Pay attention while you are walking towards the castle: there are several places of interest along the way. For example there are holes dug in the ground that used to be Moorish silos for cereals, skeletons from ancient tombs (protected by a plate of plexiglas, a real hit with my son) and a small church turned into a museum.
Then you reach the real castle, or better, what is left of it. The building collapsed during the 1755 earthquake, but you can still admire the old stables, the parade grounds and the royal tower – as well as (of course) the walls and walkways – which are really spectacular. If possible, do climb up to the higher point, because the views are breathtaking, with the town of Sintra below and the Palacio de la Pena behind you. Be careful with the children as some areas are a bit exposed..
At the end of our visit we decided to return to Sintra on foot, along one of the many paths though the forest… The hike down took about 30 minutes and was spectacular, the trees were at times so dense that it seemed as if we were inside a rainforest. Also noteworthy are the huge boulders covered by a thick layer of deep green moss.
Quinta de Regaleira
The Quinta da Regaleira is a gothic villa located about ten minutes walk from the historic center of Sintra. You can find it by following the road that goes out of town, right past the tourist office. They recommended that we skipped the building and spent our time discovering the gardens, which are full of surprises. Your kids will be pleased, even if they will not understand the rich symbolism (Masonic, too).
The park is the real gem waiting to be discovered. Look around, search… and you will find secret passages, hidden tunnels, templar knights, caves, grottoes (don’t miss the Labyrinth Cave and Leda Cave), small lakes and decorated fortifications. If this is not enough for you, then there’s more: how about a 30-metre-deep and 9-storey-high initiation well, reminiscent of Dante’s circles? I’m not making this up… but clearly the architect was Italian (Luigi Manini)! Spectacular to say the least! For us it was definitely the highlight of the villa.
Palácio Nacional de Sintra
As you walk into Sintra for the first time, the first noteworthy building that you see is the town hall, whereas the Palácio Nacional de Sintra is the second one. You can already see it from a distance: it is huge, white and has two bizarre chimneys, shaped like inverted cones, rising from the kitchens.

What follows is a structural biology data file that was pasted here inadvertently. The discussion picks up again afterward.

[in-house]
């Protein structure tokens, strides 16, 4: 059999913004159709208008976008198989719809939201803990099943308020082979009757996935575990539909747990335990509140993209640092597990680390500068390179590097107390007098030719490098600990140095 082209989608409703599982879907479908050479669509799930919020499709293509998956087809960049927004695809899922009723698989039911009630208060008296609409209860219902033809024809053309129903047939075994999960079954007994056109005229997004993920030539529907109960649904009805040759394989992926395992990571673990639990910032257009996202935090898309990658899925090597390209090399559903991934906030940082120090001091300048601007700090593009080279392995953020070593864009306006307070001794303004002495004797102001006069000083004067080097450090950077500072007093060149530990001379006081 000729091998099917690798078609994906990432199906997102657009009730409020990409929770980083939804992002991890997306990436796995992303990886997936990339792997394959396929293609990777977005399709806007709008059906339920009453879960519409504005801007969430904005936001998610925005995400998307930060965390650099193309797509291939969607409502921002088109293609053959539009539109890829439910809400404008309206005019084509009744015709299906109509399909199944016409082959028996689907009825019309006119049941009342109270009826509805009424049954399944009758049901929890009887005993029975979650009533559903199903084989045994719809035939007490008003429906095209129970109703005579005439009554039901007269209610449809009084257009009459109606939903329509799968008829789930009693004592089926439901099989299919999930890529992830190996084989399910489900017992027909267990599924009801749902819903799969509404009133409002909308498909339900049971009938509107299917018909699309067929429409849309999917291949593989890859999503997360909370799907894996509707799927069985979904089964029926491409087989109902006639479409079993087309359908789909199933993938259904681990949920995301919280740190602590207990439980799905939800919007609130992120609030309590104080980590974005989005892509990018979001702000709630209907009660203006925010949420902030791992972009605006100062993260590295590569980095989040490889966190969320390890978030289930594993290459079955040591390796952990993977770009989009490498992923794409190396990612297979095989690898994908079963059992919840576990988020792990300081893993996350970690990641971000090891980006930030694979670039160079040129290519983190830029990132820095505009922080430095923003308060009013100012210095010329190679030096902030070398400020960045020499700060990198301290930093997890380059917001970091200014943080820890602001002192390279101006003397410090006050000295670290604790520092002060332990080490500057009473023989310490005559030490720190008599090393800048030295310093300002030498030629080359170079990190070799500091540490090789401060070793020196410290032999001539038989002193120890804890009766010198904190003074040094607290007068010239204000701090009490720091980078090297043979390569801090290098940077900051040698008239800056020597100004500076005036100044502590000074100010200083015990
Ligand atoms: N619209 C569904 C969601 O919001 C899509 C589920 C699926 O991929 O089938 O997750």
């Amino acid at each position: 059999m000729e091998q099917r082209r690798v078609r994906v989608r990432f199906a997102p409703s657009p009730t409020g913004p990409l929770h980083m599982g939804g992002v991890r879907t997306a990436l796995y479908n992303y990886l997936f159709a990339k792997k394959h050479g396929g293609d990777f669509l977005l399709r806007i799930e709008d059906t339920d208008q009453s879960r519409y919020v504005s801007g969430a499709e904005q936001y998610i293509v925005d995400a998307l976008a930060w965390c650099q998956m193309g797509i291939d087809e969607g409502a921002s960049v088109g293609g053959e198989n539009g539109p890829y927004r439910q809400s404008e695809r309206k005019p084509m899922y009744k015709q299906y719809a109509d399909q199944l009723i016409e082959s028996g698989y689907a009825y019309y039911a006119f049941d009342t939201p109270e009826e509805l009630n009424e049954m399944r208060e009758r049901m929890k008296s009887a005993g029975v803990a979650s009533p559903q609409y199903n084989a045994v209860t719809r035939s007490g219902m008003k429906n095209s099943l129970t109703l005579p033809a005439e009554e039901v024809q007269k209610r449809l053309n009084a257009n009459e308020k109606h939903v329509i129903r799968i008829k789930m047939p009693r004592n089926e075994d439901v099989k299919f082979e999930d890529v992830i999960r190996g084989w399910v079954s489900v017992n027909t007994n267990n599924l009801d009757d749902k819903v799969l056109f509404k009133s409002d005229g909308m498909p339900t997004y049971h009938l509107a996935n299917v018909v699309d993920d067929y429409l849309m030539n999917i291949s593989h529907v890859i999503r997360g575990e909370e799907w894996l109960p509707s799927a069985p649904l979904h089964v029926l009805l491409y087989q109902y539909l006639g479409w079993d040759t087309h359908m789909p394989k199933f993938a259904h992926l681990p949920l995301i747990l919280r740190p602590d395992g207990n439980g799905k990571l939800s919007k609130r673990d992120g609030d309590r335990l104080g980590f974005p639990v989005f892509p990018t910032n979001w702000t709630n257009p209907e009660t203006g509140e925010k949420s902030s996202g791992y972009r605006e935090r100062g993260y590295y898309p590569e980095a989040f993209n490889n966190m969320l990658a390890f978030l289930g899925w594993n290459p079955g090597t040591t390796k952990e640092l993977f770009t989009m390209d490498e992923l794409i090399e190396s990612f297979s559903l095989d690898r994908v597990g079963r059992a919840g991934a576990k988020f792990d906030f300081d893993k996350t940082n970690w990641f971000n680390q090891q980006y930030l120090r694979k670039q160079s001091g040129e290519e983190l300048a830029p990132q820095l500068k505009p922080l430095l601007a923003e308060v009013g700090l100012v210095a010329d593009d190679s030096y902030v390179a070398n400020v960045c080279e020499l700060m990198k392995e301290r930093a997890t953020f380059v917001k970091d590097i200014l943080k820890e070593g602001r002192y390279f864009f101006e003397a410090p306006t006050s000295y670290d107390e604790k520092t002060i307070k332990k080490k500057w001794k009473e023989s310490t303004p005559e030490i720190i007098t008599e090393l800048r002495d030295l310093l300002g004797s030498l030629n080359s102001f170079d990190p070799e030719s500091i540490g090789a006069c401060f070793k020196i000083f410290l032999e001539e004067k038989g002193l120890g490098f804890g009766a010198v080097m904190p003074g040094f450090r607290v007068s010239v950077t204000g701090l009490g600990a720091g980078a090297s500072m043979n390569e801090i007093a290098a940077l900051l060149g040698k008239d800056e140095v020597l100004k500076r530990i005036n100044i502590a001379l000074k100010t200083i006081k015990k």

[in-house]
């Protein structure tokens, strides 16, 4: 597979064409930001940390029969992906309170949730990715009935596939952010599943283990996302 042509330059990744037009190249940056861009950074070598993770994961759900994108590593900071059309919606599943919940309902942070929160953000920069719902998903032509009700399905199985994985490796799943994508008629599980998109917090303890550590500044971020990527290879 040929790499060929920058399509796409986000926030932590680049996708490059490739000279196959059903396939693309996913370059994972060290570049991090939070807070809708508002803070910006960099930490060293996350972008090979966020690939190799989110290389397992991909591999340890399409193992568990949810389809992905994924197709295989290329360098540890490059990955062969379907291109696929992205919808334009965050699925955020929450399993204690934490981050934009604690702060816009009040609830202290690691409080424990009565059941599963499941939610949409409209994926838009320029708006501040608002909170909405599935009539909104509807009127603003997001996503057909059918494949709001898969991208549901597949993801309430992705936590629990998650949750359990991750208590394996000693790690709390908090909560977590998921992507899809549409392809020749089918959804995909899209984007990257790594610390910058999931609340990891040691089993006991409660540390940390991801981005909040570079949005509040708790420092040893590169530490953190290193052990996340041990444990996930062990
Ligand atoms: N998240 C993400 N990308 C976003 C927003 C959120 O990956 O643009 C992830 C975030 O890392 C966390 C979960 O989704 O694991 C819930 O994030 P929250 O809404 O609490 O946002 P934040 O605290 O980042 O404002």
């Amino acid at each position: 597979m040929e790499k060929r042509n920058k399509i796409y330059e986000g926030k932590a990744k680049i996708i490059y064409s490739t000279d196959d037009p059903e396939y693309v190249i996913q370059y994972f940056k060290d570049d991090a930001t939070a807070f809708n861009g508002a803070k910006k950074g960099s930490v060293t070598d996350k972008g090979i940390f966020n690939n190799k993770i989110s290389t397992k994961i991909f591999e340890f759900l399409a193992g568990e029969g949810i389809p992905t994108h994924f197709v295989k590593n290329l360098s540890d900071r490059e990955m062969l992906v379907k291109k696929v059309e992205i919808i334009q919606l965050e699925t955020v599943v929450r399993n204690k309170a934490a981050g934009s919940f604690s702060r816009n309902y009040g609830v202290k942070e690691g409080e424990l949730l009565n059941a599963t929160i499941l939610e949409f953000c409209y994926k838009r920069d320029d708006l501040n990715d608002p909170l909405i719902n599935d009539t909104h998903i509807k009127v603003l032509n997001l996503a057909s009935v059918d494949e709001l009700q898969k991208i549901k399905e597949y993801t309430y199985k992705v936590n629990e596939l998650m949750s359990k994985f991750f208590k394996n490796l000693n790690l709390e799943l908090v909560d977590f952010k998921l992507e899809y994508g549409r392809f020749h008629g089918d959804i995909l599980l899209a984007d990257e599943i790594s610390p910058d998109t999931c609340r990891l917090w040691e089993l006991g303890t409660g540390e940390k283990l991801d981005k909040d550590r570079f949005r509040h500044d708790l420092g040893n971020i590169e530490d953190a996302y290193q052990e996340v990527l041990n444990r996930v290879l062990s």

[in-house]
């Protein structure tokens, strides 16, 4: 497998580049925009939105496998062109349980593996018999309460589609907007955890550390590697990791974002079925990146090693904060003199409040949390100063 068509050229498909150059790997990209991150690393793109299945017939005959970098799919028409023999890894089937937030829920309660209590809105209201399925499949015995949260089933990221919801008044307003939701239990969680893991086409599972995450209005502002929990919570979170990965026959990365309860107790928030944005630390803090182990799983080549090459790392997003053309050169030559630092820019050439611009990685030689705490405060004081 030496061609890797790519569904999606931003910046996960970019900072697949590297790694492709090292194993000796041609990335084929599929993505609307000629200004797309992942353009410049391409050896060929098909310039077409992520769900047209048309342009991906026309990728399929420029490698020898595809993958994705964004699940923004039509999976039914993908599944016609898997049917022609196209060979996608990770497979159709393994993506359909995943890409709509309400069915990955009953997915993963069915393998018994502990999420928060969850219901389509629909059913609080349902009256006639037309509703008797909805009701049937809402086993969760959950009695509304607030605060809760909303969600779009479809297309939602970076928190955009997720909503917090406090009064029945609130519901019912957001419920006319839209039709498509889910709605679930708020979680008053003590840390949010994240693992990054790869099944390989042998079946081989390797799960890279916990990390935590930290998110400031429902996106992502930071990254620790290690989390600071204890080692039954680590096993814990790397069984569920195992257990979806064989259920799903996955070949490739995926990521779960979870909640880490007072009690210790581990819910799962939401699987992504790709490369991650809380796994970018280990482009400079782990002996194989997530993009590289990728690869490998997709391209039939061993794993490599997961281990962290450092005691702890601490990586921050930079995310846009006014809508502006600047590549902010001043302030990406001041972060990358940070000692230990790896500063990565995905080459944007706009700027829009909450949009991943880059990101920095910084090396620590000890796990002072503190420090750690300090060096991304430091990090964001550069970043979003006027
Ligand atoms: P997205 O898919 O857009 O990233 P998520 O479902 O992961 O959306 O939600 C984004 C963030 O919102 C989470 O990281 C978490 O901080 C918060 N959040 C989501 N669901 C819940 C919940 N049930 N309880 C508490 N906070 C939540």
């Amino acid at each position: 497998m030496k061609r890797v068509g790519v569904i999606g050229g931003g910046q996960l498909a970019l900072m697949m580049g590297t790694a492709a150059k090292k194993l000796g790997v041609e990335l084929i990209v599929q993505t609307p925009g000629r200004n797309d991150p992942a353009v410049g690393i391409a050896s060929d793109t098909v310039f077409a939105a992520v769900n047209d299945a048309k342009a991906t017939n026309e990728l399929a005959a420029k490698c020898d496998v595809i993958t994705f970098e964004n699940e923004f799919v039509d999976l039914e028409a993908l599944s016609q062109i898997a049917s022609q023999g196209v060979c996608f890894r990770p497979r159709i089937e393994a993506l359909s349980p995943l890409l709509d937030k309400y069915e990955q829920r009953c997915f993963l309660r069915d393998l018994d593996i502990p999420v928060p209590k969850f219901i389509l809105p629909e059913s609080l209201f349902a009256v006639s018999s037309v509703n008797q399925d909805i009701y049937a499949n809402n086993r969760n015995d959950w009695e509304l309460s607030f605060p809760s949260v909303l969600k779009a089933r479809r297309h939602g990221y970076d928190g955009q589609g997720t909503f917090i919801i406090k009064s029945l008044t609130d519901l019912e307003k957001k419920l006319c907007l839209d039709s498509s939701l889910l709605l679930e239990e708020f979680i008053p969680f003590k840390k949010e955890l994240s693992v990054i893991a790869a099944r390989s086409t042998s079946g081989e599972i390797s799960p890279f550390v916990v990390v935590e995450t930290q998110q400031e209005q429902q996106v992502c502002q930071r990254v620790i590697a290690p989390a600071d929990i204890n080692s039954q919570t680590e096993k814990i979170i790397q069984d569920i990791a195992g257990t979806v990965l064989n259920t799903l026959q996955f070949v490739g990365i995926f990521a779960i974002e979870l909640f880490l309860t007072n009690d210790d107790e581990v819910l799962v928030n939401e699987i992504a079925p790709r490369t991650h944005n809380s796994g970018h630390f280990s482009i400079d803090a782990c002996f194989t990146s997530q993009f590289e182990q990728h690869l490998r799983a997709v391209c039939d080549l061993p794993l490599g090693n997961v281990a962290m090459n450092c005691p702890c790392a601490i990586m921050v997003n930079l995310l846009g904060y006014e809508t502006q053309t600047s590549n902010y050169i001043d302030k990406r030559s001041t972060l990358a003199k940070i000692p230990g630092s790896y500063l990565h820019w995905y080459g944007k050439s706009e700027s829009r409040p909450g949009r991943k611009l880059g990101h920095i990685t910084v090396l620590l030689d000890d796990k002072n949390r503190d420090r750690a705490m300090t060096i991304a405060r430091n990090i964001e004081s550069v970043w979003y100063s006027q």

I was obviously intrigued me but we didn’t visit it as soon as we arrived. Indeed, at some point I had even thought that I would give it a miss because I had just read that it had beautiful rooms covered with frescoes and azulejos, which I believed my son wouldn’t have quite liked. But alas, if you are in Sintra with children and decide to visit the exhibition Sintra Mitos e Lendas (myths and legends of Sintra), then the Palacio Nacional becomes a must-see. The palace is stunning and its Gruta dos Banhos alone is worth the visit.
One famous legend is about King João I, who was seen by his wife as he was kissing a courtesan in a garden. The king turned to his wife and said calmly: I have done nothing wrong, it is all for good (“por bem“). Everyone heard of this fact and gossiped about it. In an the attempt to make them stop, the king had 136 magpies painted on the ceiling of a hall, Each magpie has a ribbon in the beak, bearing the inscription “por bem”. My son wanted to see if the Hall of Magpies really existed. Once he had checked it out, he left the palace happy: it was all true!
Sintra Mitos e Lendas: myths and legends of Sintra
In the tourist office building you can see the exhibition myths and legends, which you really should not miss if you are in Sintra with children. It’s an interactive exhibition suitable for children up to 12 years old. Yet when I went with my son, there were only adults there. Thanks to an audio-guide you can go on a journey through 17 rooms where you will learn about some local legends in many different ways: holograms, 3D movies, historical reconstructions, fake forests.
Some of these legends are really captivating, like that of the mute shepherdess, or the one of the rocks that wanted to be given a name and a surname, the legend of the tomb of the two brothers, or even the tragic one of the Moorish girl and the Christian knight (a sort of Portuguese Romeo and Juliet).
If you were to ask my son about his favourite, however, he’d tell you something else. It was the legend of Friar Honorius and of the she-devil who tempted him on several occasions. Although he managed to resist the temptation, hewas aware of the danger he had been exposed to. Therefore he spent the rest of his life in a cave for penance, eating only on bread and water.